The War Eagles keeps its admission prices low in order to expose the greatest number of people its educational exhibits and materials. Students are admitted free of charge and veterans, seniors and military personnel are welcomed with a discounted admission price.
While the museum was initially the singular philanthropic enterprise of its founders, the MacGuires, Bob has recently begun to transition the institution from a privately funded non-profit educational enterprise, to one of a more self-supporting and public nature. Although John MacGuire passed away in 2001, his wife Betty maintains almost daily contact with the Executive Director of her beloved museum.
The assembled Daedalians, all members of the FASF, and who all also know Bob well, expressed their enthusiastic appreciaton for his presentation. his fourth to this Daedalian Flight since becoming the museum’s CEO.
Mr. Dockendorf additionally explained his initiative for a new organization, The Rio Grande Aviation Council. The new group will be devoted to area aviation interests and development, and which will be composed of leaders from area aviation interests such as the CAP, EAA, Daedalians, The Quiet Birdmen, Amigo Airsho – – – and, yes, even the FASF.
The above WWII Army Air Corps’ Pilot Training Film is courtesy of Zero’s Drive in Videos, and it is 35:41 in length. Remember to click on the full-screen view button of the video in the lower right hand corner of the film’s start up screen, if you’d enjoy seeing the larger screen version displayed.
The Flying Tiger’s shark mouthed P-40 is one of the most iconic aircraft of WWII. Here, above, you can watch the film used to actually train P-40 pilots. It was produced by P-40 manufacturer Curtiss-Wright (remember Curtiss? They produced the First Aero’s Jenny in 1916 & 17), and it is in rare WWII color. One of our long-standing active members, Roger Nichols’s (the current Flight Captain of the Order of Daedalians Flight 24, of El Paso, Texas) own father, Major General Frank Nichols, was stationed at Pearl Harbor on the day it was attacked by the Japanese Imperial Air Forces on December 7, 1941. The then young Lieutenant took off to fight the overwhelming enemy forces in his P-40 Warhawk, which he continued to fly on other missions in the South Pacific War Theater, before transferring to other types of aircraft, such as the P-38 Lightening. Claire Chenault’s Flying Tiger’s (see above photo of Flying Tiger version with its unique paint job) deadly weapon in China was the P-40. It was the Army Air Corp’s main front-line fighter at the outbreak of the War. Not as agile as a Japanese Zero, the P-40 nevertheless made up for that with speed, especially in a dive – – – and firepower. This rugged Curtiss-Wright built plane served the Allies around the world, from the deserts of North Africa to the jungles of SE Asia.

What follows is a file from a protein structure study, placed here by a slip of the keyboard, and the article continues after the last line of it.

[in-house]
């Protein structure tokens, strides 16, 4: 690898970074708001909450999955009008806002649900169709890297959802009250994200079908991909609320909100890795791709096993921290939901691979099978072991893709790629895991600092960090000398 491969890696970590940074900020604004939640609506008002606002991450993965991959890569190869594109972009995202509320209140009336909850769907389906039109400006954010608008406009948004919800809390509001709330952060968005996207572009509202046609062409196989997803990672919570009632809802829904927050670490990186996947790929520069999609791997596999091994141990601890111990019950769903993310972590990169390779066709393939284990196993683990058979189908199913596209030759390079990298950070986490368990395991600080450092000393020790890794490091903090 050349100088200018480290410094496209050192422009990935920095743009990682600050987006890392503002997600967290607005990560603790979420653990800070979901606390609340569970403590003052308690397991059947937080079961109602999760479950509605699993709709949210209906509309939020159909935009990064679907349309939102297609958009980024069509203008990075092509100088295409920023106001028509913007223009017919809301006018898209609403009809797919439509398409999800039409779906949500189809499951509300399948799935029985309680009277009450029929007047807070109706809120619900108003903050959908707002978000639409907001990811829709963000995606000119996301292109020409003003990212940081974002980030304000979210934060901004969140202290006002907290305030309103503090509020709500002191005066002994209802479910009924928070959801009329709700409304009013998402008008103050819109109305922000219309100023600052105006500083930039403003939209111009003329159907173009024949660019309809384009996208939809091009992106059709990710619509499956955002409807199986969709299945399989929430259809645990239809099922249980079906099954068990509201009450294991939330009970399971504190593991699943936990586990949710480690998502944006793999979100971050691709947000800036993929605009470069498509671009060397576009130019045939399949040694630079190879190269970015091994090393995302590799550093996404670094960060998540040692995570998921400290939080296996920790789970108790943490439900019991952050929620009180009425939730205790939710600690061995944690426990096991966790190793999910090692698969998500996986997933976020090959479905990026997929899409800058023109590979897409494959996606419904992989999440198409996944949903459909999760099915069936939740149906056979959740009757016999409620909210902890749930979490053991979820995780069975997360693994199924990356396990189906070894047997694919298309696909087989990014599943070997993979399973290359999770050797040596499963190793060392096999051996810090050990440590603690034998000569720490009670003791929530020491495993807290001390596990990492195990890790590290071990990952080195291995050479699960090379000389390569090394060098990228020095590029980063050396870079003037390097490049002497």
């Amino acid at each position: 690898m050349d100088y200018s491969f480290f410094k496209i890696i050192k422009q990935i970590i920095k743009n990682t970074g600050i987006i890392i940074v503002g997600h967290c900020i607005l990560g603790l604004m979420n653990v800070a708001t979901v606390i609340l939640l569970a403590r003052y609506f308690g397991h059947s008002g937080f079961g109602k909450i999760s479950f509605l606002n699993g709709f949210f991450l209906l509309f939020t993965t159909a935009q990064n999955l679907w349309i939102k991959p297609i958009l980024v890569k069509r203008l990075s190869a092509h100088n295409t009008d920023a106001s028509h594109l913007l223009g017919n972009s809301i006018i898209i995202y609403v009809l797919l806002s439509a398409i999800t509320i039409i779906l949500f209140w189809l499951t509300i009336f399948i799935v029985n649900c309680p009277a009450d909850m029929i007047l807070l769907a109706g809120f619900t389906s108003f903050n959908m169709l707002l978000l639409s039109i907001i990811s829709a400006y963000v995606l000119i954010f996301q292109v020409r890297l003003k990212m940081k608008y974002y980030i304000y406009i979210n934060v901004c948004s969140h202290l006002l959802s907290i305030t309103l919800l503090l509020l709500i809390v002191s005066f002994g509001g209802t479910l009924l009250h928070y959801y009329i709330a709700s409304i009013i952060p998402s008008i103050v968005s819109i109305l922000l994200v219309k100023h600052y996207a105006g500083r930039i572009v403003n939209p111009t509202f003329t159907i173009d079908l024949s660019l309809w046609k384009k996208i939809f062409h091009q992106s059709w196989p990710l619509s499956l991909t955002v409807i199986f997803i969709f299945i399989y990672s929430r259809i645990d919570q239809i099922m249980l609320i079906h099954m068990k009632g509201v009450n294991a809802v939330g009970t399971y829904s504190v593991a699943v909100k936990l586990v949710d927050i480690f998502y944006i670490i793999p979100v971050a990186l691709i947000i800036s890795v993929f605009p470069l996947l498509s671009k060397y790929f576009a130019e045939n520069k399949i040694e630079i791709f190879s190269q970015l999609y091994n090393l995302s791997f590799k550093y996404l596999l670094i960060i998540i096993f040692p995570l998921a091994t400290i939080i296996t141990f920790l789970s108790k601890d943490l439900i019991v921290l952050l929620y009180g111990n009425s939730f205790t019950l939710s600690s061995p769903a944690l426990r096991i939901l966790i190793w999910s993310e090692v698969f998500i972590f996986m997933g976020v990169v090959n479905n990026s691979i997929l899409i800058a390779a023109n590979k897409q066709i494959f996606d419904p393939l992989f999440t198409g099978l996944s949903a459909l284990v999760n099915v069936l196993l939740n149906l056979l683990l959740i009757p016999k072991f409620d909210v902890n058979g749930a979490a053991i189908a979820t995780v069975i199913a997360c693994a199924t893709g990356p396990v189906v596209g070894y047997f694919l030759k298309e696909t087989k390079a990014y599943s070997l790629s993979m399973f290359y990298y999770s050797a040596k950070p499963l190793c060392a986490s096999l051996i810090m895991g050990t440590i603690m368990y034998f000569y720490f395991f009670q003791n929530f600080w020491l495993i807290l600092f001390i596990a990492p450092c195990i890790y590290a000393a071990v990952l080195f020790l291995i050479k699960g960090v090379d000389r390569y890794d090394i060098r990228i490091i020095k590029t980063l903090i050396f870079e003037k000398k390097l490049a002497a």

The aircraft featured in the above manufacturer’s film is a P-40F or L, both models of which were powered by Packard built British Rolls Royce Merlins for better high altitude performance. Other P-40 versions were powered by American Allison engines. P-40s supplied to Commonwealth countries were known as “Kittyhawks.”The other variant of the Curtiss Fighter was known as the Tomahawk.
The above WWII training film was reproduced by Zeno, Zeno’s Warbird Video Drive-In.
Check out their P-40 DVD with two more videos & the iconic airplane’s actual pilot’s manual. You can visit their aviation DVD storet for one of the World’s broadest selections of World War II & other vintage jet aircraft aviation videos, too.